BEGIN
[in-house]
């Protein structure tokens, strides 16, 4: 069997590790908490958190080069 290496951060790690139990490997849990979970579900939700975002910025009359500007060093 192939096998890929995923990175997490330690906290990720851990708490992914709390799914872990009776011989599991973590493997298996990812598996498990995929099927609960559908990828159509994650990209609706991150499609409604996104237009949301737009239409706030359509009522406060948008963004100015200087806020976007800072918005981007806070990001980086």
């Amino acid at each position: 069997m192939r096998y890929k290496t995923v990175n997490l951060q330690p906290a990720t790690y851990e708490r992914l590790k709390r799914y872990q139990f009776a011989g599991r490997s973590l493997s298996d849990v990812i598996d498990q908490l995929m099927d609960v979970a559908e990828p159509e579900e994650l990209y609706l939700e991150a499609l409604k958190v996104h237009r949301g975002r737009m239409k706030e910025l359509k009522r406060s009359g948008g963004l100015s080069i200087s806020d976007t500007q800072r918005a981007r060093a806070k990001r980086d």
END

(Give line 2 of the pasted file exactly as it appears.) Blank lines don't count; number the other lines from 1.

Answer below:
């Protein structure tokens, strides 16, 4: 069997590790908490958190080069 290496951060790690139990490997849990979970579900939700975002910025009359500007060093 192939096998890929995923990175997490330690906290990720851990708490992914709390799914872990009776011989599991973590493997298996990812598996498990995929099927609960559908990828159509994650990209609706991150499609409604996104237009949301737009239409706030359509009522406060948008963004100015200087806020976007800072918005981007806070990001980086």